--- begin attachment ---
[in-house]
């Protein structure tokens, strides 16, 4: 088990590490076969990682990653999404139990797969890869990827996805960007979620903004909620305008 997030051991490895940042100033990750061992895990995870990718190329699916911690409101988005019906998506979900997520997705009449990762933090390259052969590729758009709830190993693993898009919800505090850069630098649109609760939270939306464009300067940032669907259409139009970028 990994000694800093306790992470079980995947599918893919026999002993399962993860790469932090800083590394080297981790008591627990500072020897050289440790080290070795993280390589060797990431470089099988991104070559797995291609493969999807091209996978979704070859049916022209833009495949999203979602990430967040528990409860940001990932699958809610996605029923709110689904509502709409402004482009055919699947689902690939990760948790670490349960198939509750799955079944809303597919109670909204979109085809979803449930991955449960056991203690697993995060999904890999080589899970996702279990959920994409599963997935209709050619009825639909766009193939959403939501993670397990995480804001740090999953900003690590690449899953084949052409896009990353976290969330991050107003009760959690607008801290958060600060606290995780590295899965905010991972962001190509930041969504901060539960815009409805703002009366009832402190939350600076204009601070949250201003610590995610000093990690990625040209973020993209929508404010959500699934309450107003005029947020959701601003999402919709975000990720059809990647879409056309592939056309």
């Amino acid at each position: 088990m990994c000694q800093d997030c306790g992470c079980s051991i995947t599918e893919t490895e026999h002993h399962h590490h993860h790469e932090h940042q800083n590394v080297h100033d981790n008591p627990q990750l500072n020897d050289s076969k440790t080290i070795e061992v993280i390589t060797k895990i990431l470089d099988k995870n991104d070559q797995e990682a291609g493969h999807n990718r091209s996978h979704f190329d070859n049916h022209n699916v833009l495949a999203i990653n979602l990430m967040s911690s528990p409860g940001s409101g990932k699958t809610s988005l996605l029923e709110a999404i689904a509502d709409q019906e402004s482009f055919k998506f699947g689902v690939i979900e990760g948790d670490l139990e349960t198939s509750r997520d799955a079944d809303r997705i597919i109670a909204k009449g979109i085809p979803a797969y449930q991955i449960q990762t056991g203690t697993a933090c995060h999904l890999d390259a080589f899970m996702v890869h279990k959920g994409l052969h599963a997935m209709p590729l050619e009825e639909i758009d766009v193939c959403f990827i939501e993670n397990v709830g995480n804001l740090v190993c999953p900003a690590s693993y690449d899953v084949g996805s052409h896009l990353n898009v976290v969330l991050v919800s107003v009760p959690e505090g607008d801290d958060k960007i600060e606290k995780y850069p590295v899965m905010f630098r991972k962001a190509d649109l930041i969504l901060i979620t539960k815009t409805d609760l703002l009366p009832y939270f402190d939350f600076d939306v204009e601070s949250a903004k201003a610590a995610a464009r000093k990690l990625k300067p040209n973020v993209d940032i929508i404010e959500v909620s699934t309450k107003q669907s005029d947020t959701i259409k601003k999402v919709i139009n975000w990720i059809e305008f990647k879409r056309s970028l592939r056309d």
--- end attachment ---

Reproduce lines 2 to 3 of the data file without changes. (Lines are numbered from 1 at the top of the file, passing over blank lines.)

């Protein structure tokens, strides 16, 4: 088990590490076969990682990653999404139990797969890869990827996805960007979620903004909620305008 997030051991490895940042100033990750061992895990995870990718190329699916911690409101988005019906998506979900997520997705009449990762933090390259052969590729758009709830190993693993898009919800505090850069630098649109609760939270939306464009300067940032669907259409139009970028 990994000694800093306790992470079980995947599918893919026999002993399962993860790469932090800083590394080297981790008591627990500072020897050289440790080290070795993280390589060797990431470089099988991104070559797995291609493969999807091209996978979704070859049916022209833009495949999203979602990430967040528990409860940001990932699958809610996605029923709110689904509502709409402004482009055919699947689902690939990760948790670490349960198939509750799955079944809303597919109670909204979109085809979803449930991955449960056991203690697993995060999904890999080589899970996702279990959920994409599963997935209709050619009825639909766009193939959403939501993670397990995480804001740090999953900003690590690449899953084949052409896009990353976290969330991050107003009760959690607008801290958060600060606290995780590295899965905010991972962001190509930041969504901060539960815009409805703002009366009832402190939350600076204009601070949250201003610590995610000093990690990625040209973020993209929508404010959500699934309450107003005029947020959701601003999402919709975000990720059809990647879409056309592939056309």
């Amino acid at each position: 088990m990994c000694q800093d997030c306790g992470c079980s051991i995947t599918e893919t490895e026999h002993h399962h590490h993860h790469e932090h940042q800083n590394v080297h100033d981790n008591p627990q990750l500072n020897d050289s076969k440790t080290i070795e061992v993280i390589t060797k895990i990431l470089d099988k995870n991104d070559q797995e990682a291609g493969h999807n990718r091209s996978h979704f190329d070859n049916h022209n699916v833009l495949a999203i990653n979602l990430m967040s911690s528990p409860g940001s409101g990932k699958t809610s988005l996605l029923e709110a999404i689904a509502d709409q019906e402004s482009f055919k998506f699947g689902v690939i979900e990760g948790d670490l139990e349960t198939s509750r997520d799955a079944d809303r997705i597919i109670a909204k009449g979109i085809p979803a797969y449930q991955i449960q990762t056991g203690t697993a933090c995060h999904l890999d390259a080589f899970m996702v890869h279990k959920g994409l052969h599963a997935m209709p590729l050619e009825e639909i758009d766009v193939c959403f990827i939501e993670n397990v709830g995480n804001l740090v190993c999953p900003a690590s693993y690449d899953v084949g996805s052409h896009l990353n898009v976290v969330l991050v919800s107003v009760p959690e505090g607008d801290d958060k960007i600060e606290k995780y850069p590295v899965m905010f630098r991972k962001a190509d649109l930041i969504l901060i979620t539960k815009t409805d609760l703002l009366p009832y939270f402190d939350f600076d939306v204009e601070s949250a903004k201003a610590a995610a464009r000093k990690l990625k300067p040209n973020v993209d940032i929508i404010e959500v909620s699934t309450k107003q669907s005029d947020t959701i259409k601003k999402v919709i139009n975000w990720i059809e305008f990647k879409r056309s970028l592939r056309d």